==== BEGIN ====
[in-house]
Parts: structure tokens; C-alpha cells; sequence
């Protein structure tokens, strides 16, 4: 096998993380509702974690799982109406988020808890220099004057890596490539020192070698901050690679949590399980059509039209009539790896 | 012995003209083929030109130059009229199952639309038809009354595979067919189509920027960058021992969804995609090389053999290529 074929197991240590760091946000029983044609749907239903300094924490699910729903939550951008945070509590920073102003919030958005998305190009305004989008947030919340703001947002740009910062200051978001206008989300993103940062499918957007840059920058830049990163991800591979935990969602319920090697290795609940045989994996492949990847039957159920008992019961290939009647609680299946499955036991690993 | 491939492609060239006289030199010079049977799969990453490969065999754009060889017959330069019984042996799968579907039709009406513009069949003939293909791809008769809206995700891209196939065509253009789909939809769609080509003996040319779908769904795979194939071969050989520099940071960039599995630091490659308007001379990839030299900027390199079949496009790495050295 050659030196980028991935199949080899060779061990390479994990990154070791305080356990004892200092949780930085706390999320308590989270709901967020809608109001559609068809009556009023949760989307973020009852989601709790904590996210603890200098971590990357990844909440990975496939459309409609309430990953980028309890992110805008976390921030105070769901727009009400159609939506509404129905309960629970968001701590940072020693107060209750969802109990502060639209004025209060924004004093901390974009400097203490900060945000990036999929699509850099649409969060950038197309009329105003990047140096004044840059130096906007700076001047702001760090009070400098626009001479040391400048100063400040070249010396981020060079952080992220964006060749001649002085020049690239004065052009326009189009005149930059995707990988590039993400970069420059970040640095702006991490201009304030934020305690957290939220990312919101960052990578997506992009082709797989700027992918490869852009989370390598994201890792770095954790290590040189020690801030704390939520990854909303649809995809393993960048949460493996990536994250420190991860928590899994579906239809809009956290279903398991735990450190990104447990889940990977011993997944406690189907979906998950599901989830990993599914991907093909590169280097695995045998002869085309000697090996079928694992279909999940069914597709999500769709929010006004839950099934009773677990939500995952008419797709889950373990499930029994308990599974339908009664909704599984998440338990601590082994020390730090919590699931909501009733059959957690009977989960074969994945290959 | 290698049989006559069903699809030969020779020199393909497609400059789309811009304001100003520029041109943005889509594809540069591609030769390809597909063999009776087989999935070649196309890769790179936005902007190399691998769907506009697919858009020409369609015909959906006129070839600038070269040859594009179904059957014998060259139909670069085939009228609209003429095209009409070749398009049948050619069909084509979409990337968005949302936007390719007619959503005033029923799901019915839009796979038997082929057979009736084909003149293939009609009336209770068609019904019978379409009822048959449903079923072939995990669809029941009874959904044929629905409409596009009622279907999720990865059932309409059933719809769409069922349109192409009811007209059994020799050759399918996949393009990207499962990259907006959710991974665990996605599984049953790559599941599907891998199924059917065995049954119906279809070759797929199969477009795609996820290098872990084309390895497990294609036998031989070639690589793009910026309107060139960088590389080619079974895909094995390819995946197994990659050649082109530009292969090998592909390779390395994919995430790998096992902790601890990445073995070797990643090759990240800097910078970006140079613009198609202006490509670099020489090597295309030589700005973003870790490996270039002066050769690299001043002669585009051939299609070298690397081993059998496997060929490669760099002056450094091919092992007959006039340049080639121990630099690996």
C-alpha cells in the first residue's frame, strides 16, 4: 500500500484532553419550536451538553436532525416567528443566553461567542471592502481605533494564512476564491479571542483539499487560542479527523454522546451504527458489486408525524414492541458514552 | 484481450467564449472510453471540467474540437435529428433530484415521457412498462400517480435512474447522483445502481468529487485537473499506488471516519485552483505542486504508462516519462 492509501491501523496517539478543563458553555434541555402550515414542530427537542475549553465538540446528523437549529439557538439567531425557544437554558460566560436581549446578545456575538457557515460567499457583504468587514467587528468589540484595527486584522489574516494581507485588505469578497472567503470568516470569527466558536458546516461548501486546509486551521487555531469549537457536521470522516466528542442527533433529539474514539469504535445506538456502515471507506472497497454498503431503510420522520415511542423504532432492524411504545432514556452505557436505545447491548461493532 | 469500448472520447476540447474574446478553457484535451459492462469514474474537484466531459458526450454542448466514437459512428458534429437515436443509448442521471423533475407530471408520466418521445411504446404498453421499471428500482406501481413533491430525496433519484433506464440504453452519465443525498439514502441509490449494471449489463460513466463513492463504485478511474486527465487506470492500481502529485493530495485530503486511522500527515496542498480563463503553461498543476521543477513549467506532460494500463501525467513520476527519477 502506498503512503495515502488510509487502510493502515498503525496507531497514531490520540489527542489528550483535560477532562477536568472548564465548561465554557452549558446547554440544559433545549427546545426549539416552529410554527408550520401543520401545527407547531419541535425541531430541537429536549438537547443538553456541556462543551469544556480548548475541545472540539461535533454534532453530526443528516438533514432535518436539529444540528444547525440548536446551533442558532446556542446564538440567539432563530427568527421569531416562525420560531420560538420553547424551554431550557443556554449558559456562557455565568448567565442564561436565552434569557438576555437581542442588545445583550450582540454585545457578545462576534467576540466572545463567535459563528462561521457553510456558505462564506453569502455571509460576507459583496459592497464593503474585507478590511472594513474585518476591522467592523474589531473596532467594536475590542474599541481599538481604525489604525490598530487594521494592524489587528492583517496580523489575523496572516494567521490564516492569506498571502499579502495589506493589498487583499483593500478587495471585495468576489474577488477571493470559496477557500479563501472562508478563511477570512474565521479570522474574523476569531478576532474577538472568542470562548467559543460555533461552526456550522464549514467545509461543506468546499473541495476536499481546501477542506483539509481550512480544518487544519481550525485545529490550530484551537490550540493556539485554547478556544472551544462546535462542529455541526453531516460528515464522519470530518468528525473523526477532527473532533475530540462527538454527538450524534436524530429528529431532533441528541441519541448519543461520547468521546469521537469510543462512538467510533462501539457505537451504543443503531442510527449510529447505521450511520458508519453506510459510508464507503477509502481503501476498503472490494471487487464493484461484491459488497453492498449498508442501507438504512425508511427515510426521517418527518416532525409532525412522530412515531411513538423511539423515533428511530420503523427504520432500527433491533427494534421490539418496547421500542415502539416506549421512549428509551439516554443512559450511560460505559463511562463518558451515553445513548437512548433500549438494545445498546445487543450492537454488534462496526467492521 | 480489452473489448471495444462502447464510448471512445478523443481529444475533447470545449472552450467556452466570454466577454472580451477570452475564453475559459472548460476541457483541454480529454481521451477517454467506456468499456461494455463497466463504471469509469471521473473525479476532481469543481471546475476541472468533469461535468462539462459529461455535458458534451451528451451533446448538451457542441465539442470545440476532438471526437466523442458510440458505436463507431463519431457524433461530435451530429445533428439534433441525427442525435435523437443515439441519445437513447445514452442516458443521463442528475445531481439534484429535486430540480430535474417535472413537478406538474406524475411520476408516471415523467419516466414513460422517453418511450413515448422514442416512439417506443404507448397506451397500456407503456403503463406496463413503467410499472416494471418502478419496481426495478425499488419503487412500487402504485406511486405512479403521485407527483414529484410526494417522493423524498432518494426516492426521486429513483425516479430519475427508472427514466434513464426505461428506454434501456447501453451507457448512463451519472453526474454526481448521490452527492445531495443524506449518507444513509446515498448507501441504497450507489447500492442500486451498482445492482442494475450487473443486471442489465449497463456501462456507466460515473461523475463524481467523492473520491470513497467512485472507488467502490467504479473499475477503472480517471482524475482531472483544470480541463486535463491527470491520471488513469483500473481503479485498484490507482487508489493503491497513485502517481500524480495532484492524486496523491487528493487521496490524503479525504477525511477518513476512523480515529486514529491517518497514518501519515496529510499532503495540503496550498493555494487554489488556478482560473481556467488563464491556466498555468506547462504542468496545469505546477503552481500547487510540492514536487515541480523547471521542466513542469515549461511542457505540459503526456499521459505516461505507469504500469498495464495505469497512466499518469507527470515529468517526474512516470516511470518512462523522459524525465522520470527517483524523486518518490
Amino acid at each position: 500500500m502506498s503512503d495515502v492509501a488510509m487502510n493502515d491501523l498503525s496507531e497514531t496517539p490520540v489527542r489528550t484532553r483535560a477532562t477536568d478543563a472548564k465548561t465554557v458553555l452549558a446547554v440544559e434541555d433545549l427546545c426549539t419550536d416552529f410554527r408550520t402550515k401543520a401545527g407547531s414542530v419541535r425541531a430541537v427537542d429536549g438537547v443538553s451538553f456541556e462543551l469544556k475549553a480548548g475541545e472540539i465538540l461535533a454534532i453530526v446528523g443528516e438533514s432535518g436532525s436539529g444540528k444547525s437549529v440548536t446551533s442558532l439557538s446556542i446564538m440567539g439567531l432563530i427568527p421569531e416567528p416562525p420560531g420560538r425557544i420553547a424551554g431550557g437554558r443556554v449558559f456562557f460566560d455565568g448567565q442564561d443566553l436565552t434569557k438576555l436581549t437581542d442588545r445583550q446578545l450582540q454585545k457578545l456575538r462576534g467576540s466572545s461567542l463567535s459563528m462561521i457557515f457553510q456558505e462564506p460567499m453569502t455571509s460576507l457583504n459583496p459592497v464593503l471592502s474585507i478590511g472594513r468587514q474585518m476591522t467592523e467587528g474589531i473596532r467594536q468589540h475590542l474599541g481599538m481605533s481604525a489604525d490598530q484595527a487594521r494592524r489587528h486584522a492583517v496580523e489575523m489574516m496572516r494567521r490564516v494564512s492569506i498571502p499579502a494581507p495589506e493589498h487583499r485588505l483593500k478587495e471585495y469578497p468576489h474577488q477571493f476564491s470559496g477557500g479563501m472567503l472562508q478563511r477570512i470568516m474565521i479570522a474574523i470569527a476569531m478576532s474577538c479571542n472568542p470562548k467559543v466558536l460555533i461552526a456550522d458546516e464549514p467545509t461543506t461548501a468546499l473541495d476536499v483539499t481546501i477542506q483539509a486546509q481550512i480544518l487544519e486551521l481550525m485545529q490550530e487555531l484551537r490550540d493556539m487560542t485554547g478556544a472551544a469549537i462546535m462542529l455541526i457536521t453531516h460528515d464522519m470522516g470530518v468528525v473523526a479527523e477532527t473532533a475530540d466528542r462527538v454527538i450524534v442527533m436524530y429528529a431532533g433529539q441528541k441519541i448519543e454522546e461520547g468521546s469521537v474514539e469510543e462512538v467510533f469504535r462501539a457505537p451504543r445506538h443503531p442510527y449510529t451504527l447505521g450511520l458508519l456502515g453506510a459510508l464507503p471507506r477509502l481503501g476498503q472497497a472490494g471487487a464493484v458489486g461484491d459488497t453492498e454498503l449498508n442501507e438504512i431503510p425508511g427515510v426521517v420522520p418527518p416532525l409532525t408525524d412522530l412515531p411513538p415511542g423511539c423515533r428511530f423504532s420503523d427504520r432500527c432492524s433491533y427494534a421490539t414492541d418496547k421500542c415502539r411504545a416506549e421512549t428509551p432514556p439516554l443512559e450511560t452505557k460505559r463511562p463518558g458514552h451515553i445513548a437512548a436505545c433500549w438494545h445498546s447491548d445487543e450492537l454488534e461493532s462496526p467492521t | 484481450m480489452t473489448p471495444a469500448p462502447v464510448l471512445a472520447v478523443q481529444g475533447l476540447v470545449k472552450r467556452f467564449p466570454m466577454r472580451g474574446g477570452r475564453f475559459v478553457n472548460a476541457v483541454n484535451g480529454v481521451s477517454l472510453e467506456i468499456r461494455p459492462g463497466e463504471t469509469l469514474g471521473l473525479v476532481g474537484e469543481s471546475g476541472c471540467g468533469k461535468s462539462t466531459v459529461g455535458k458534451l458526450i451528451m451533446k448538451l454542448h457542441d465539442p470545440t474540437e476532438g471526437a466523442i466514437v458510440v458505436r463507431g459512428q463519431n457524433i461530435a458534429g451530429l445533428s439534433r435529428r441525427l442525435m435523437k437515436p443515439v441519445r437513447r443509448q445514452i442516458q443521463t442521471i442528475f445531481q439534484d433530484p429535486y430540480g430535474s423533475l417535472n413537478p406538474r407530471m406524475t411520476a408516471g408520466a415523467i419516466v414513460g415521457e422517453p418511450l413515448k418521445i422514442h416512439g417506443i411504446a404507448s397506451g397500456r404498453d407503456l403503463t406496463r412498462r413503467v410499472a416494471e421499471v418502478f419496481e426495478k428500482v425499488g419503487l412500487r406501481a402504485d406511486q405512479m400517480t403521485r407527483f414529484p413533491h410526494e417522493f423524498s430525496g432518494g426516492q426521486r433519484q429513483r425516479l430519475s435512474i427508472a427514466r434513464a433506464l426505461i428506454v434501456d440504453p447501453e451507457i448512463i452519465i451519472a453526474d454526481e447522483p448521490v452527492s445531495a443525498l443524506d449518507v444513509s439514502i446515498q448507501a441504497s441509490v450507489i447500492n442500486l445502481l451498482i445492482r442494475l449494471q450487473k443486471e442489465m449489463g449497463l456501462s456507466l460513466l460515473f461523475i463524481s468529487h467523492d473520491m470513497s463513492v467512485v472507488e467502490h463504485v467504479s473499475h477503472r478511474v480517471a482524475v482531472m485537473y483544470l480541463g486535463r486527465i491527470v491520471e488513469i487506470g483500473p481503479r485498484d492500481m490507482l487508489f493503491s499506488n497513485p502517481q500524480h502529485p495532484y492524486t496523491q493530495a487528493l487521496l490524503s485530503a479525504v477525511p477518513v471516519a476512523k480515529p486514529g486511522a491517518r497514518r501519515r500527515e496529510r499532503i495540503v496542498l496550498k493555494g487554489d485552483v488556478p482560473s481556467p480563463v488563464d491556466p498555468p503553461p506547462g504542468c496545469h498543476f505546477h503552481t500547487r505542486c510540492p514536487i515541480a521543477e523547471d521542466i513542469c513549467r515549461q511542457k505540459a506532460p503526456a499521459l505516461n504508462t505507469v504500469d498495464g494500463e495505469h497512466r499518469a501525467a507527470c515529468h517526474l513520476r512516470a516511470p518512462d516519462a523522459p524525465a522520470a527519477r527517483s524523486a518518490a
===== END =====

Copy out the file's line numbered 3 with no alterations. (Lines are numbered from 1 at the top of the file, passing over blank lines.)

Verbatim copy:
């Protein structure tokens, strides 16, 4: 096998993380509702974690799982109406988020808890220099004057890596490539020192070698901050690679949590399980059509039209009539790896 | 012995003209083929030109130059009229199952639309038809009354595979067919189509920027960058021992969804995609090389053999290529 074929197991240590760091946000029983044609749907239903300094924490699910729903939550951008945070509590920073102003919030958005998305190009305004989008947030919340703001947002740009910062200051978001206008989300993103940062499918957007840059920058830049990163991800591979935990969602319920090697290795609940045989994996492949990847039957159920008992019961290939009647609680299946499955036991690993 | 491939492609060239006289030199010079049977799969990453490969065999754009060889017959330069019984042996799968579907039709009406513009069949003939293909791809008769809206995700891209196939065509253009789909939809769609080509003996040319779908769904795979194939071969050989520099940071960039599995630091490659308007001379990839030299900027390199079949496009790495050295 050659030196980028991935199949080899060779061990390479994990990154070791305080356990004892200092949780930085706390999320308590989270709901967020809608109001559609068809009556009023949760989307973020009852989601709790904590996210603890200098971590990357990844909440990975496939459309409609309430990953980028309890992110805008976390921030105070769901727009009400159609939506509404129905309960629970968001701590940072020693107060209750969802109990502060639209004025209060924004004093901390974009400097203490900060945000990036999929699509850099649409969060950038197309009329105003990047140096004044840059130096906007700076001047702001760090009070400098626009001479040391400048100063400040070249010396981020060079952080992220964006060749001649002085020049690239004065052009326009189009005149930059995707990988590039993400970069420059970040640095702006991490201009304030934020305690957290939220990312919101960052990578997506992009082709797989700027992918490869852009989370390598994201890792770095954790290590040189020690801030704390939520990854909303649809995809393993960048949460493996990536994250420190991860928590899994579906239809809009956290279903398991735990450190990104447990889940990977011993997944406690189907979906998950599901989830990993599914991907093909590169280097695995045998002869085309000697090996079928694992279909999940069914597709999500769709929010006004839950099934009773677990939500995952008419797709889950373990499930029994308990599974339908009664909704599984998440338990601590082994020390730090919590699931909501009733059959957690009977989960074969994945290959 | 290698049989006559069903699809030969020779020199393909497609400059789309811009304001100003520029041109943005889509594809540069591609030769390809597909063999009776087989999935070649196309890769790179936005902007190399691998769907506009697919858009020409369609015909959906006129070839600038070269040859594009179904059957014998060259139909670069085939009228609209003429095209009409070749398009049948050619069909084509979409990337968005949302936007390719007619959503005033029923799901019915839009796979038997082929057979009736084909003149293939009609009336209770068609019904019978379409009822048959449903079923072939995990669809029941009874959904044929629905409409596009009622279907999720990865059932309409059933719809769409069922349109192409009811007209059994020799050759399918996949393009990207499962990259907006959710991974665990996605599984049953790559599941599907891998199924059917065995049954119906279809070759797929199969477009795609996820290098872990084309390895497990294609036998031989070639690589793009910026309107060139960088590389080619079974895909094995390819995946197994990659050649082109530009292969090998592909390779390395994919995430790998096992902790601890990445073995070797990643090759990240800097910078970006140079613009198609202006490509670099020489090597295309030589700005973003870790490996270039002066050769690299001043002669585009051939299609070298690397081993059998496997060929490669760099002056450094091919092992007959006039340049080639121990630099690996």